Aldermen get homelessness update

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One of the slides from the Nov. 21, 2023 homelessness presentation. Photo/Andrew Sylvia

MANCHESTER, N.H. – On Tuesday night, the Manchester Board of Mayor and Aldermen (BMA) received an update from Manchester Director of Housing Stability Adrienne Beloin on the Beech Street Shelter as well as an overview on homelessness in the city.

According to Beloin, efforts are underway to redefine and develop the city’s continuum of care and a data hub and data collection software on homelessness issues. Although she said that a comparison between Manchester and other parts of the state is difficult due to different data collection methods, Beloin also provided Manchester-specific data as well.

In that group of statistics, Beloin said that approximately half of those who have stayed at the Beech Street Shelter have some sort of mental health disorders, but the majority do not have substance abuse issues. She added that only 25 percent of guests at the shelter have been in Manchester for less than three months, which is close to the national average.

Beloin reported that only 23 percent of reported incidents at the Beech Street Shelter included a threat to personal safety of the guests themselves or others in the facility and no sexual assaults had been reported.

Findings from the Manchester Police Department indicated that the shelter has helped officers to engage with homeless individuals and had resulted in fewer encampments in the city. A statement provided by the Manchester Fire Department corroborated that there were now fewer encampments with remaining encampments moving more frequently and that the number of emergency calls remained the same but were now less complex.

Within her presentation, Beloin also provided anonymous details regarding participants within the shelter, sharing struggles they have faced through their difficulties with housing stability.

The presentation also provided an overview of strategies on addressing homelessness within the city, emphasizing a focus on more prevention of housing loss and rapid rehousing than a sole focus on emergency shelter.

Beloin only received questions from two members of the BMA.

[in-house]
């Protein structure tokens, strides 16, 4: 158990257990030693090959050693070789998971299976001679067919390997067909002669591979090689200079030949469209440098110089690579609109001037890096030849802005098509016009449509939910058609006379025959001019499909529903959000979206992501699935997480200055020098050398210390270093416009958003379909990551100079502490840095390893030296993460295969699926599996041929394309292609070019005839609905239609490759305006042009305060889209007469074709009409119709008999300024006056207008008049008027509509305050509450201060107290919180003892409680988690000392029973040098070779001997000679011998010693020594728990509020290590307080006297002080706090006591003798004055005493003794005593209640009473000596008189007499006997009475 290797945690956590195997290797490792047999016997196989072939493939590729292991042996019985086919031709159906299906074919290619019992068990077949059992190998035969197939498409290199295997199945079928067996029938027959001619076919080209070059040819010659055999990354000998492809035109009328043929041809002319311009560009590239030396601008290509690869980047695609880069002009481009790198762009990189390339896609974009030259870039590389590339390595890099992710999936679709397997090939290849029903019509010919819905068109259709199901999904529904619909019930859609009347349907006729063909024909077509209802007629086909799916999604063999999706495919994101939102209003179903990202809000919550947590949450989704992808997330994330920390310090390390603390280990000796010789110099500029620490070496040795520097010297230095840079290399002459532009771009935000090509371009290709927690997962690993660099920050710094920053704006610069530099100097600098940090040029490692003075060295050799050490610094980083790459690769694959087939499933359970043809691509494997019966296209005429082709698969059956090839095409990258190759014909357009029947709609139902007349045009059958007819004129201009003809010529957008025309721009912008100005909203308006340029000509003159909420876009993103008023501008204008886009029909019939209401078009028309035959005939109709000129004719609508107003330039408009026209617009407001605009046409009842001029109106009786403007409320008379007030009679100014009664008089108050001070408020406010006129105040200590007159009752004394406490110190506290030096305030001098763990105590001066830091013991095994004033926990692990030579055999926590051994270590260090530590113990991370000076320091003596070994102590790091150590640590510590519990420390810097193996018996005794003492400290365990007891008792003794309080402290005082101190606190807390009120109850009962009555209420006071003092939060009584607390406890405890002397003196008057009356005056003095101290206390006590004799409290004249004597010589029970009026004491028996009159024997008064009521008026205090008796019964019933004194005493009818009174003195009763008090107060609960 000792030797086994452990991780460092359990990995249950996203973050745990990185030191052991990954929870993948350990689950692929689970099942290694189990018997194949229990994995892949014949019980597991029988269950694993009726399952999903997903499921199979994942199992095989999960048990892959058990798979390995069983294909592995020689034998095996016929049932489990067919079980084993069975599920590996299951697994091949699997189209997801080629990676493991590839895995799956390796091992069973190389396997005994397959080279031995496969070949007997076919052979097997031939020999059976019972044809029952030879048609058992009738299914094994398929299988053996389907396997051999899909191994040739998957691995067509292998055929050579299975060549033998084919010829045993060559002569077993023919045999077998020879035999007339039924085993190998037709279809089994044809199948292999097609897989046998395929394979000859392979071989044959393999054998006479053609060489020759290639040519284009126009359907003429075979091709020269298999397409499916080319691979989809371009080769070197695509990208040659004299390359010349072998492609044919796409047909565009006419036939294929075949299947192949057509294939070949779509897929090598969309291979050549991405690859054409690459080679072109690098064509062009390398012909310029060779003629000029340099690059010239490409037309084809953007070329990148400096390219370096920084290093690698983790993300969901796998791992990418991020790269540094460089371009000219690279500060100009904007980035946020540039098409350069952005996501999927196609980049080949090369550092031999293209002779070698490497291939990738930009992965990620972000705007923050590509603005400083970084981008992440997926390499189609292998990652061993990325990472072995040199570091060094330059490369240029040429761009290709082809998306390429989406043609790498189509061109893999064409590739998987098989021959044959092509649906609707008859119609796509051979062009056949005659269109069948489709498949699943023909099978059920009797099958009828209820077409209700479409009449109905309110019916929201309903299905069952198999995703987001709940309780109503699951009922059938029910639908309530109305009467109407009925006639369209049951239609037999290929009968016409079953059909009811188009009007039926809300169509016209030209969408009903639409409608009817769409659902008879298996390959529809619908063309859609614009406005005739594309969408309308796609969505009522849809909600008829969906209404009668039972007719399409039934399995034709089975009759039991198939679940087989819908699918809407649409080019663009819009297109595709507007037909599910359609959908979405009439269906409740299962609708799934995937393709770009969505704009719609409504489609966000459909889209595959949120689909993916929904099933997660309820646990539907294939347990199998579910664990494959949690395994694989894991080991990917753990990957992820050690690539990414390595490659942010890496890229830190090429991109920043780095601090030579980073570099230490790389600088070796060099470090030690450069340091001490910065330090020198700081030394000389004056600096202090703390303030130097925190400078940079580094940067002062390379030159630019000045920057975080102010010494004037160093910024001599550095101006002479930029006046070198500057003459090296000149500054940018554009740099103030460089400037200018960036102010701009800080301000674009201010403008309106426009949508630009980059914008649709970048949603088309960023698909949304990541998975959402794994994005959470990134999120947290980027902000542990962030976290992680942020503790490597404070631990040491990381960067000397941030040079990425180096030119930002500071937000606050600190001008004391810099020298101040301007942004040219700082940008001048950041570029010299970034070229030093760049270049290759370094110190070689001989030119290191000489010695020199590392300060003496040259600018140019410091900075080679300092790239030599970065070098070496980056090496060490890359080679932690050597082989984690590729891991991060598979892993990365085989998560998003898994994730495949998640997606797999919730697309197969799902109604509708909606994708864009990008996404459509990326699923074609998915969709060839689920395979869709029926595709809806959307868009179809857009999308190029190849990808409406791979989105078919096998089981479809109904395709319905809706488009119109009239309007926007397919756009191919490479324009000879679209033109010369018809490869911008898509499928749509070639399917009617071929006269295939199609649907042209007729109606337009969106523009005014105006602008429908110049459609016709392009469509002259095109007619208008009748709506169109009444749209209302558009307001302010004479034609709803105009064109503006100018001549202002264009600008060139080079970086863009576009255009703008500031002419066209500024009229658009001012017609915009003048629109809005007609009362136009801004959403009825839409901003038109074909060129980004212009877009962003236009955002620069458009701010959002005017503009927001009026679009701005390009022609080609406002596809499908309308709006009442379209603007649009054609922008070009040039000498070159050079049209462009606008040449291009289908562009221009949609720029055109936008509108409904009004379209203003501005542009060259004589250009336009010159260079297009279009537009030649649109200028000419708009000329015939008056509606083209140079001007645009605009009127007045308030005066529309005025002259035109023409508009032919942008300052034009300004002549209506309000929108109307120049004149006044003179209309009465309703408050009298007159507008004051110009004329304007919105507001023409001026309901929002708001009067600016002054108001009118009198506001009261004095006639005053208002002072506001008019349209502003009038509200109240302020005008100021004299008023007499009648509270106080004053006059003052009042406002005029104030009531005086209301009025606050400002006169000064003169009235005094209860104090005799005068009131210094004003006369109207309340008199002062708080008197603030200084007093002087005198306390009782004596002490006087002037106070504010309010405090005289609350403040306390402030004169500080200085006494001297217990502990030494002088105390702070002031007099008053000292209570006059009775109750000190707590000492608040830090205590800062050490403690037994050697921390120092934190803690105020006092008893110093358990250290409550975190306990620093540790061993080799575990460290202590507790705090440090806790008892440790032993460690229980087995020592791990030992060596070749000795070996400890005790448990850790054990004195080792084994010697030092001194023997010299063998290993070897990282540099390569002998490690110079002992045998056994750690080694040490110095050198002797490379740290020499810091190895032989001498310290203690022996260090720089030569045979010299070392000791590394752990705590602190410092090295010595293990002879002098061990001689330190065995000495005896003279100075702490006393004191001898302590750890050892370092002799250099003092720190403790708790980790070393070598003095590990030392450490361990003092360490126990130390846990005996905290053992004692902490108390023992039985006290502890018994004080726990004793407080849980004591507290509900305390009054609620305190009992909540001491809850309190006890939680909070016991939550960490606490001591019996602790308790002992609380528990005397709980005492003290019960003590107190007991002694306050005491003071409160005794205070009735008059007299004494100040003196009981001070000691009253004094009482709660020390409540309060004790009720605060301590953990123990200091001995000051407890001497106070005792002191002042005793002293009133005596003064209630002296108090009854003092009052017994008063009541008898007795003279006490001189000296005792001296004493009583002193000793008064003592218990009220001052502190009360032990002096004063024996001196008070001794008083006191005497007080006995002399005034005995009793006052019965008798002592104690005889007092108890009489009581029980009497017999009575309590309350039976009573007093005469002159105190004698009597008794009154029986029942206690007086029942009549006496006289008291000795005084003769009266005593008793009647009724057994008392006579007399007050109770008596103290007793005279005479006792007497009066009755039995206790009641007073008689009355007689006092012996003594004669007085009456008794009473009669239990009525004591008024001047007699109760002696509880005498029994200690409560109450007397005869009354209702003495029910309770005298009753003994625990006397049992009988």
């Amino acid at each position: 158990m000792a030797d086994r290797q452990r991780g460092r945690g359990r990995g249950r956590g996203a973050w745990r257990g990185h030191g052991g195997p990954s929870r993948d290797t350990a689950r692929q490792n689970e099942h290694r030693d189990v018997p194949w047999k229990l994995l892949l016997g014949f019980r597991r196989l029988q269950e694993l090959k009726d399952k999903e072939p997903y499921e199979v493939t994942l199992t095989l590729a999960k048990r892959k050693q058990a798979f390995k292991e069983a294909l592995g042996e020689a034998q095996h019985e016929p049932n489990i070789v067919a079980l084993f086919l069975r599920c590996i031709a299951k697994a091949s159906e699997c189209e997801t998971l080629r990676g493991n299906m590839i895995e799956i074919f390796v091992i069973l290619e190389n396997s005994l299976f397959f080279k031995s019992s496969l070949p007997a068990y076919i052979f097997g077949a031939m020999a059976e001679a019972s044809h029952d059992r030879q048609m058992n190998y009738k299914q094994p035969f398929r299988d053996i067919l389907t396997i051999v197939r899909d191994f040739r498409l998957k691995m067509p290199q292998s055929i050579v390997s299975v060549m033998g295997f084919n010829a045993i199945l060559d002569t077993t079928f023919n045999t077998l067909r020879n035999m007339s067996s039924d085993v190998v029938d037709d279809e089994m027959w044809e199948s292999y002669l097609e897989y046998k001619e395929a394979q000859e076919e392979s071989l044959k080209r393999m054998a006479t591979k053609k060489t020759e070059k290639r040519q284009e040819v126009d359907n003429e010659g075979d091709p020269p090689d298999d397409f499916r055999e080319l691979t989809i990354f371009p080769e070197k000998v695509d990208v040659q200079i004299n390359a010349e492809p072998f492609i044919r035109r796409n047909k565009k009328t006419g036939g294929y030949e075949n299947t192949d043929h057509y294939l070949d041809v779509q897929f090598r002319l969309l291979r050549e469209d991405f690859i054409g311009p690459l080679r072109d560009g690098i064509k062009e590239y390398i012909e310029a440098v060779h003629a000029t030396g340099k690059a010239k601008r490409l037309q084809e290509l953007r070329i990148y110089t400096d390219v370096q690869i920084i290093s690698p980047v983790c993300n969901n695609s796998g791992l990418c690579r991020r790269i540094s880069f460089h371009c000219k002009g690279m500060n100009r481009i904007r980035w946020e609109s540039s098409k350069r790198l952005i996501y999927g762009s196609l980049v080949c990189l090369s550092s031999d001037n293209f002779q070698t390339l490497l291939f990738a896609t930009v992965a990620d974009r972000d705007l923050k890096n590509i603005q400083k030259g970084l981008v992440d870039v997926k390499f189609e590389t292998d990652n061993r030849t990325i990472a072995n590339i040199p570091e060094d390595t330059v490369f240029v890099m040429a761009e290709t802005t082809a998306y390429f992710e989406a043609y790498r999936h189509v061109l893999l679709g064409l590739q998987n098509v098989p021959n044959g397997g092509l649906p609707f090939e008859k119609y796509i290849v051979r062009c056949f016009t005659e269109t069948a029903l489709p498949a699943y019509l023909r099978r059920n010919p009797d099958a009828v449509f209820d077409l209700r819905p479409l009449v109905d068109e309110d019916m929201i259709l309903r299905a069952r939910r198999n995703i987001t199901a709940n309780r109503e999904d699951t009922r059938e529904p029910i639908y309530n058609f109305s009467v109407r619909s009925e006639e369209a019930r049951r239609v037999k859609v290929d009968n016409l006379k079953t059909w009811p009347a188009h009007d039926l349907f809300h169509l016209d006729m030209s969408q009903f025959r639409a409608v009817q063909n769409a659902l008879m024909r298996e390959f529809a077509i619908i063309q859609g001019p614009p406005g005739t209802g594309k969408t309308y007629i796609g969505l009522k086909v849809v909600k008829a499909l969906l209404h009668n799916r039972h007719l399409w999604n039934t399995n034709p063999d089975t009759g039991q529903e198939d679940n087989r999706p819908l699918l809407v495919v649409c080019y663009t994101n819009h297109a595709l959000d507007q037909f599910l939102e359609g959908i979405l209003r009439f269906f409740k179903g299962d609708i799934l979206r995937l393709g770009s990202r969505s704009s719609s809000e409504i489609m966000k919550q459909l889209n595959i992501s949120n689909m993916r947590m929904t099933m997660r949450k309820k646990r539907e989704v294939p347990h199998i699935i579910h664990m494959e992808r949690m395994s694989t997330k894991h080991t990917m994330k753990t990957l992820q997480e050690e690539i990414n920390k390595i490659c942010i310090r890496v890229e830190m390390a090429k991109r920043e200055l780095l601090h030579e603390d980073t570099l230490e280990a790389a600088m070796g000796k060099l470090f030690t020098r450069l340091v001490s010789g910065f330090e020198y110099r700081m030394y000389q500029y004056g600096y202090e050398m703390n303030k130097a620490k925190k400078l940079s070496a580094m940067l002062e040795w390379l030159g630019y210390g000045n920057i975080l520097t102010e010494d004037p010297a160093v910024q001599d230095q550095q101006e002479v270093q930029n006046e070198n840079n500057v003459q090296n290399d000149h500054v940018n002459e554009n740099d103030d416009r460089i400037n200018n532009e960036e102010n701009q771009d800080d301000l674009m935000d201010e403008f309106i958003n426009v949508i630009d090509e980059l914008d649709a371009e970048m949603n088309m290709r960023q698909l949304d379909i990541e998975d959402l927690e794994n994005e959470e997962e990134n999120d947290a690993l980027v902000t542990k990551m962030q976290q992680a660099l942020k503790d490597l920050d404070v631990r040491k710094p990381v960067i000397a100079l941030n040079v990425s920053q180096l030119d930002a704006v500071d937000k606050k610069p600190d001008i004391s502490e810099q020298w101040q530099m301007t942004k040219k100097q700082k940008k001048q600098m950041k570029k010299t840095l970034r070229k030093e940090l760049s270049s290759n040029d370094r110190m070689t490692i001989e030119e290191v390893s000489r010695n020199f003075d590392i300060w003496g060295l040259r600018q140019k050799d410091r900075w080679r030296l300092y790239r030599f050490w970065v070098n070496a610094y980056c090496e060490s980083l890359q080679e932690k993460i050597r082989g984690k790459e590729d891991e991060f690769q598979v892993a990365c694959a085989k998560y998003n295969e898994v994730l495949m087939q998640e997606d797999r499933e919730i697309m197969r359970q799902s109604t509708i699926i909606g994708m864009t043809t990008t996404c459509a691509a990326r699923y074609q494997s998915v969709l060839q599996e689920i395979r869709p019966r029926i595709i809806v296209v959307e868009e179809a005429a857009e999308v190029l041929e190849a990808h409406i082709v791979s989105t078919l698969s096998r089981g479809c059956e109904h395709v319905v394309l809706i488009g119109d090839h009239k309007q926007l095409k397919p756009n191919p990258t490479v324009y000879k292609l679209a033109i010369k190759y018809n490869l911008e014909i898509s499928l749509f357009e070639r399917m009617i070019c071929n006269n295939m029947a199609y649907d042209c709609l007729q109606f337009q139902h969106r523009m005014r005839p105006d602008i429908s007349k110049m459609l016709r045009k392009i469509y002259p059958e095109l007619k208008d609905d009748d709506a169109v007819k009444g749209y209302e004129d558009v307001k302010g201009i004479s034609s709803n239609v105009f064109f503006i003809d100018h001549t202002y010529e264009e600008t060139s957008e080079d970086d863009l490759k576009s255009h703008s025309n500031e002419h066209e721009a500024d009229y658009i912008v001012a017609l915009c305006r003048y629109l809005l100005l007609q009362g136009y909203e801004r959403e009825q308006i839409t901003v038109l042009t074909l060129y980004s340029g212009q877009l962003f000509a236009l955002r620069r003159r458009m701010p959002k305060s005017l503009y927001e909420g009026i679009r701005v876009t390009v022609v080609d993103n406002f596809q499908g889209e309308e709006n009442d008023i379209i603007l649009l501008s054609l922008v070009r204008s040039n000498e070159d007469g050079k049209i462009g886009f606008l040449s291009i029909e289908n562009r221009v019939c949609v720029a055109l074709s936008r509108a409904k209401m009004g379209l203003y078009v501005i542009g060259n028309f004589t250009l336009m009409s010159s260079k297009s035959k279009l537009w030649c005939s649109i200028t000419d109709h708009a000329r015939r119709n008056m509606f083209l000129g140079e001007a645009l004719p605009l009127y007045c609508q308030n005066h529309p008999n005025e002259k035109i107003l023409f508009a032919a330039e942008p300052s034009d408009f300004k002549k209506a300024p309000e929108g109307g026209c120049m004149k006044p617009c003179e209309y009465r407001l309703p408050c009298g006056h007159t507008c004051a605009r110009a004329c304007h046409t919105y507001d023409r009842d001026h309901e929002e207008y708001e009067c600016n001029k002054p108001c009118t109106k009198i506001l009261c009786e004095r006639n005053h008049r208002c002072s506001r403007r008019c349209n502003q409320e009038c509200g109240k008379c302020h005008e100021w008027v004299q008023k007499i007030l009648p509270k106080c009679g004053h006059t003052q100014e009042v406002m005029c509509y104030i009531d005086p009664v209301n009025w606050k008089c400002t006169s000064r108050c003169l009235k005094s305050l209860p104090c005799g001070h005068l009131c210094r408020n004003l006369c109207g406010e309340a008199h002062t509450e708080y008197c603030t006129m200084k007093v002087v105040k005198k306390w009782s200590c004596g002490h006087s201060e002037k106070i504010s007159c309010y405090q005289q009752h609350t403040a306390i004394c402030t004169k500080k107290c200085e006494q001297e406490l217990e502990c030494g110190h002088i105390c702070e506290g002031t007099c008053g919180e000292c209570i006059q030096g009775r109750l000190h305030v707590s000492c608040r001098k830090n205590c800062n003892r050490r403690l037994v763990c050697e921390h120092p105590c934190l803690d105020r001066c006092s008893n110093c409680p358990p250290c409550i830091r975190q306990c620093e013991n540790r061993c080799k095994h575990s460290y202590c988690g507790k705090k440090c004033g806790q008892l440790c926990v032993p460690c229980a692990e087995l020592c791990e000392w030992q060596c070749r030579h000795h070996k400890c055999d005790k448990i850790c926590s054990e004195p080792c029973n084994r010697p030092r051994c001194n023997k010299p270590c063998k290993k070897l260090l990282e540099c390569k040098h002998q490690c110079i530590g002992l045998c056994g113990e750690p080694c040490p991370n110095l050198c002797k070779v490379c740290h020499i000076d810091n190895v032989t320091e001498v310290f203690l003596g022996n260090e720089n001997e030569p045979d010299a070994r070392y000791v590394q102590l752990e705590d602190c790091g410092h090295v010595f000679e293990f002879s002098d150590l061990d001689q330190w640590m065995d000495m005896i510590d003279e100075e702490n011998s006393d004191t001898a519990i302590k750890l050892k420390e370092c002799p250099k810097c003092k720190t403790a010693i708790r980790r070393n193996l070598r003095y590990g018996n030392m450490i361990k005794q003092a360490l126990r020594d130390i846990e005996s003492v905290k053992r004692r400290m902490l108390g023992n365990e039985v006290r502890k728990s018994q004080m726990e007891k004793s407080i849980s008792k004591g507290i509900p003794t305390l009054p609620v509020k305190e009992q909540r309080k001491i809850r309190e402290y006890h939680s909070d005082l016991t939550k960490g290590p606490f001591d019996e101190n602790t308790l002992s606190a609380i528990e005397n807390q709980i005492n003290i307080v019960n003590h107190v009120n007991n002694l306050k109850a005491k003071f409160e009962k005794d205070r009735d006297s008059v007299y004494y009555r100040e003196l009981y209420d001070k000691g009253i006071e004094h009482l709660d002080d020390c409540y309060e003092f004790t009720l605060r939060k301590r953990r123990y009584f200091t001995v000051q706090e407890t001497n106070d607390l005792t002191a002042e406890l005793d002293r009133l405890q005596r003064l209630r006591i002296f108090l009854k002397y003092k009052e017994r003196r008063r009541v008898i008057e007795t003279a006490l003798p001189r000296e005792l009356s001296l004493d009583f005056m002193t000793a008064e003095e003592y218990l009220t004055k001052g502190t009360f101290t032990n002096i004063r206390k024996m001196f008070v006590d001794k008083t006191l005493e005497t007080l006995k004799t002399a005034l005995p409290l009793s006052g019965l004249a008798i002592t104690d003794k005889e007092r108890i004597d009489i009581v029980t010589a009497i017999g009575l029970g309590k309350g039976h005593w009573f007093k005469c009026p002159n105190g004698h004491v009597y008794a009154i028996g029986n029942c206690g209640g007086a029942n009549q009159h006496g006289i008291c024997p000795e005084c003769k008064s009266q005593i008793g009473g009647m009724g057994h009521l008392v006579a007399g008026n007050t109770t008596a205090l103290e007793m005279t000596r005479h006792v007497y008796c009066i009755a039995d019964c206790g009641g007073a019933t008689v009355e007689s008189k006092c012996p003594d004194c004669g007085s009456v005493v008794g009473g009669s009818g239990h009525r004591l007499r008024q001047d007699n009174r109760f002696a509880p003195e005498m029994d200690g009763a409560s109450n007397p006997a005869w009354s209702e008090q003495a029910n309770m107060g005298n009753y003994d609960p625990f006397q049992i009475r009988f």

Ward 3 Alderman Pat Long asked for a clarification on the number of cots versus beds at Beech Street, with Beloin noting that 242 people utilize cots while there are 40 to 46 beds depending on the night. Long also asked why 12 of the 45 individuals served at the Brook Street Women’s Shelter from February to June were eventually housed while only 15 of the 242 individuals that have been served by Beech Street have been housed since February.

Beloin responded that Brook Street had case managers in place for its guests and it was also a smaller facility to manage.

“Even if I wanted my operational staff to also be case managers, you can’t clean a bathroom and fill out an application at the same time,” she said.

Ward 8 Alderman Ed Sapienza asked Beloin if any guests at Beech Street went on to obtain employment. She said some guests had obtained employment, but she could not provide a figure.


About this Author

Andrew Sylvia

Assistant EditorManchester Ink Link

Born and raised in the Granite State, Andrew Sylvia has written approximately 10,000 pieces over his career for outlets across Massachusetts, New Hampshire and Vermont. On top of that, he's a licensed notary and licensed to sell property, casualty and life insurance, he's been a USSF trained youth soccer and futsal referee for the past six years and he can name over 60 national flags in under 60 seconds according to that flag game app he has on his phone, which makes sense because he also has a bachelor's degree in geography (like Michael Jordan). He can also type over 100 words a minute on a good day.